Oldest evidence of wine consumption in the Americas discovered

Samples of the analysed pottery.
Samples of the analysed pottery. Photo: Archaeological and Anthropological Sciences
Scientists believe they have discovered the first evidence of wine consumption in the Americas on a Caribbean island.

Inside pottery artifacts retrieved from a small Caribbean island, scientists think they have discovered the oldest known evidence of wine consumption in the Americas. In the first research to apply molecular analysis techniques – Gas Chromatography and Mass Spectrometry – to explore 15th century ceramics from the Puerto Rico region, forty ceramic sherds were investigated.

The Isla de Mona island, which is sandwiched between the Dominican Republic and Puerto Rico, was the subject of the investigation. The research answers queries about nutritional changes and cultural interactions in the Greater Antilles before and after the arrival of the Europeans. It was published in Archaeological and Anthropological Sciences.

Sherds from a Spanish olive jar that might have been made between 1490 and 1520 AD were included in the research. The spherical shape of the jar indicates its antiquity and places it in line with the year 1494, when Christopher Columbus first recorded the island’s presence in his notebook.

The olive jar has signs of wine consumption residue inside and was utilized back then as a generic container for various kinds of food and liquid commodities being transported aboard Spanish ships.

Researchers said that: “Whether consumed by Europeans or members of the indigenous population, this is direct evidence for the importation and drinking of European wine to a tiny island in the Caribbean shortly after the arrival of Spanish colonialists.”

Despite their subjugation of the indigenous population, the earliest generations of Spanish immigrants introduced European wine consumption customs to the region while maintaining native customs of barbecuing.

According to the experts, barbeque cooking was widespread among the Taino people, who are native to this region of the Caribbean, and was later adapted by early settlers. Since there are no large animals on the Caribbean islands in this region, it is possible that the native people barbecued iguanas and a sizable rodent-like creature called a hutier.

The name “barbeque” has its roots in the Taino word “Barbacoa,” which was used by indigenous people in this region of the Caribbean to cook fish and meat on a raised grill using charcoal. The experts contend that hundreds of years ago, fusion food and drink was the result of the blending of two distinct culinary cultures.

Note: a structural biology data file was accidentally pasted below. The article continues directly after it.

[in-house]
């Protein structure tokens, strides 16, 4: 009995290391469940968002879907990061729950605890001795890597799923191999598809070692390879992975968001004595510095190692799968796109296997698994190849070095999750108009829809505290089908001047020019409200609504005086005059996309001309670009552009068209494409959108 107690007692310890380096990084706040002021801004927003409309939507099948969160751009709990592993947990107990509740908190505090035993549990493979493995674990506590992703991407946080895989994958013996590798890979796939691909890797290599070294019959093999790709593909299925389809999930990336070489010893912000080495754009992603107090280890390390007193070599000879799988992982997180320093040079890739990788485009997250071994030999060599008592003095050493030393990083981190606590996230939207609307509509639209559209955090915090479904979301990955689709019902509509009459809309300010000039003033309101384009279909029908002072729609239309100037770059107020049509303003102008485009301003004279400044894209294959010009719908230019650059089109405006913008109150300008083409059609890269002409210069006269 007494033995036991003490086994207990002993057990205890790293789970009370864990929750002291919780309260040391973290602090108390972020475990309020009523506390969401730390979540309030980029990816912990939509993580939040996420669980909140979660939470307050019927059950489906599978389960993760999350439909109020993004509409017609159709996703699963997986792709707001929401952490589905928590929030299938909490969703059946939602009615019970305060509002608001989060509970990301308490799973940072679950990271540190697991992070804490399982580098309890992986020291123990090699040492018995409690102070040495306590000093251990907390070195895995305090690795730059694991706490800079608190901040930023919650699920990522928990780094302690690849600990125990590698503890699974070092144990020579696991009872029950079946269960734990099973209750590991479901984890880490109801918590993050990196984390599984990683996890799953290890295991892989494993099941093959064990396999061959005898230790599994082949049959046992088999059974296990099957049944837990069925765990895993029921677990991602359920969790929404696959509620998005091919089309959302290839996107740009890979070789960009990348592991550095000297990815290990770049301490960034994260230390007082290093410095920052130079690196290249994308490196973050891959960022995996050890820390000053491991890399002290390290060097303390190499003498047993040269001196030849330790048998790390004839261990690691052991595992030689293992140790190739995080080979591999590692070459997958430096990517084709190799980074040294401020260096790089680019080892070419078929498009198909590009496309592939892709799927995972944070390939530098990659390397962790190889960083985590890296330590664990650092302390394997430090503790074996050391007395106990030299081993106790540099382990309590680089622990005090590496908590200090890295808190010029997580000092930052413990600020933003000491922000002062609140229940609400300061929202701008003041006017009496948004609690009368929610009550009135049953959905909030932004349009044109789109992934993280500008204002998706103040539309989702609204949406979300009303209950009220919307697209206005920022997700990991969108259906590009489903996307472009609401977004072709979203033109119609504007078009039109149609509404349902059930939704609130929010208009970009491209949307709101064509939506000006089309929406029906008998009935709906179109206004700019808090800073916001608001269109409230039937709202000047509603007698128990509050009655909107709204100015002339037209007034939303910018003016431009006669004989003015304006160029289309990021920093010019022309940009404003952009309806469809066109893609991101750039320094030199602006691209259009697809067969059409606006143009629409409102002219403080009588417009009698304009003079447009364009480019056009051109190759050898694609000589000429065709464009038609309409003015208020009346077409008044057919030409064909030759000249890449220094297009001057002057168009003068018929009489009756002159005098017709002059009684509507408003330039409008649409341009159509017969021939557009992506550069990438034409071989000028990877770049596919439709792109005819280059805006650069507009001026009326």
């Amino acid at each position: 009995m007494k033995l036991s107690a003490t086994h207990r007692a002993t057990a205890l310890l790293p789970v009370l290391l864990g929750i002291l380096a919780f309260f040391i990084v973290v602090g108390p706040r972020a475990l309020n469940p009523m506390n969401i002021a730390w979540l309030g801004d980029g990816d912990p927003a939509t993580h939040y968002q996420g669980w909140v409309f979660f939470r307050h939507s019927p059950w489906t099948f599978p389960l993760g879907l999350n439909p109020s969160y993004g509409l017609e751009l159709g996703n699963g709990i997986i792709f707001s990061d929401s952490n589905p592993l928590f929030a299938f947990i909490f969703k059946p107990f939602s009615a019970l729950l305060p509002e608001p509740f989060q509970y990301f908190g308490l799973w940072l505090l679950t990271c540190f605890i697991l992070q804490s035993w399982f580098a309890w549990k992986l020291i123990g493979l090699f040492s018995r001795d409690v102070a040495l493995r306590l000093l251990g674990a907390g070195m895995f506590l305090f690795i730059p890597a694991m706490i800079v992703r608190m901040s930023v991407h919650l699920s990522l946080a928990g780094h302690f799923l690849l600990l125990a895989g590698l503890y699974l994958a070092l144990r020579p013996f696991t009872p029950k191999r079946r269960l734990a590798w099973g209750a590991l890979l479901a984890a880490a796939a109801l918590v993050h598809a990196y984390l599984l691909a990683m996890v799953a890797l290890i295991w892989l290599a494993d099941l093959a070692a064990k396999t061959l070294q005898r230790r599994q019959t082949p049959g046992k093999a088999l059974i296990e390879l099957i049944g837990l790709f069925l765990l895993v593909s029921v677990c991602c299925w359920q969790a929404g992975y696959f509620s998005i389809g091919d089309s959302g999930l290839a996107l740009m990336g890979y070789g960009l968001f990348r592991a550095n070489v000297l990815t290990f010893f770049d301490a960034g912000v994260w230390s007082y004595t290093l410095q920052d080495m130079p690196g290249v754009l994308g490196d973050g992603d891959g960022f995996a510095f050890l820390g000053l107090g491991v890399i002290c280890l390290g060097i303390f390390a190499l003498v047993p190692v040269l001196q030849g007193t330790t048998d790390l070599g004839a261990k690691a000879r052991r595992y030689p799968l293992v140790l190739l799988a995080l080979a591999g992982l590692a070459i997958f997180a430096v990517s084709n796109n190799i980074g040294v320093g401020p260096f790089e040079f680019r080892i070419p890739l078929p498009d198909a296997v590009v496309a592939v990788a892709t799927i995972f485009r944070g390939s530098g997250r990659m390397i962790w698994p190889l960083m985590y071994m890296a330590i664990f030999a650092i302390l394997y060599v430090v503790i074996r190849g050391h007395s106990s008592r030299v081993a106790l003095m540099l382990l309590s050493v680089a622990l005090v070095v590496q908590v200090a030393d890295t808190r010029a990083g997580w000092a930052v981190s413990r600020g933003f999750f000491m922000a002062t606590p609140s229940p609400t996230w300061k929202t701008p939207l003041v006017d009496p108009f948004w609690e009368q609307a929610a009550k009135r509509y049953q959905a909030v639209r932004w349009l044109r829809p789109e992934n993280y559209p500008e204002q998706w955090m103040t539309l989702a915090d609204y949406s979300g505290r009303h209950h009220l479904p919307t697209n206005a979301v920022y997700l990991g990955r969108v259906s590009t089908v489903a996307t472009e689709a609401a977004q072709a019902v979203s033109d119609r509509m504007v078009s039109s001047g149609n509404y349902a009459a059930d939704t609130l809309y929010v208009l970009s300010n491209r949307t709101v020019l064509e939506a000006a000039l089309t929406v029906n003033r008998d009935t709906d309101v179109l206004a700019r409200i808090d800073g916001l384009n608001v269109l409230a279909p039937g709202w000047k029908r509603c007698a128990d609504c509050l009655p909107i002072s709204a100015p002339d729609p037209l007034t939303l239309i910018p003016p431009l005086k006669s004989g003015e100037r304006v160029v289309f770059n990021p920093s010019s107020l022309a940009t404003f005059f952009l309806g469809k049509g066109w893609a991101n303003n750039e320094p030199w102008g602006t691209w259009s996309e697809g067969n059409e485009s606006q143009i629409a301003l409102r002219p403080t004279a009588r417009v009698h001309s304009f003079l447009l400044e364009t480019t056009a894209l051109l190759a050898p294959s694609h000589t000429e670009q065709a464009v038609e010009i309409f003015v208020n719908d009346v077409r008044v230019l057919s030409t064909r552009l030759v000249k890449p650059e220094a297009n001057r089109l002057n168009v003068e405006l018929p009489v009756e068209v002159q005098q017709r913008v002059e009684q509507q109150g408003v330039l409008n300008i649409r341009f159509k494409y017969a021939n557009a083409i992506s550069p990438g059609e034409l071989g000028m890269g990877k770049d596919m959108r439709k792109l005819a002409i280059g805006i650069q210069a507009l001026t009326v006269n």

Dr Briggs said that: “Two culinary worlds collided in the Caribbean over 500 years ago, driven by the early Spanish colonial impositions. We really didn’t know much about the culinary heritage of this area and the influence of early colonialists on food traditions, so uncovering the discoveries have been really exciting. The strong culinary traditions of the Taino people in creating the barbeque held firm despite Spanish colonialism, and influenced food right round the world. This continues today, as we are all familiar with a barbeque. I’m really pleased that this research shines a light on the cultural heritage of this community.”

Scientists from the British Museum excavated the region last year and discovered several fish and meat bones nearby, but importantly, none were discovered within cooking pots.

There was no proof that the Caribbean ceramics under analysis were used for dairy or animal items. Dairy products were formerly a common ingredient in European cookery, but it doesn’t seem that way on Isla de Mona, providing another proof that local culinary customs survived colonization and the use of imported ceramic utensils.

“This offers an interesting insight into culinary exchange on the island. It appears traditional foodways were maintained even after an influx of European colonists arrived on the island with their glazed ceramics and olive jars. The lack of evidence for dairy products in our samples further suggests that European colonialists quickly came to adopt and rely on indigenous culinary traditions.” said researchers.

This suggests that the indigenous people continued to prepare vegetable meals in the pottery pots and cook meats over charcoal on a high grill. This culinary legacy is very different from the stew and casserole preferences of modern Europe, where cooking utensils from that region frequently contain leftover meat.

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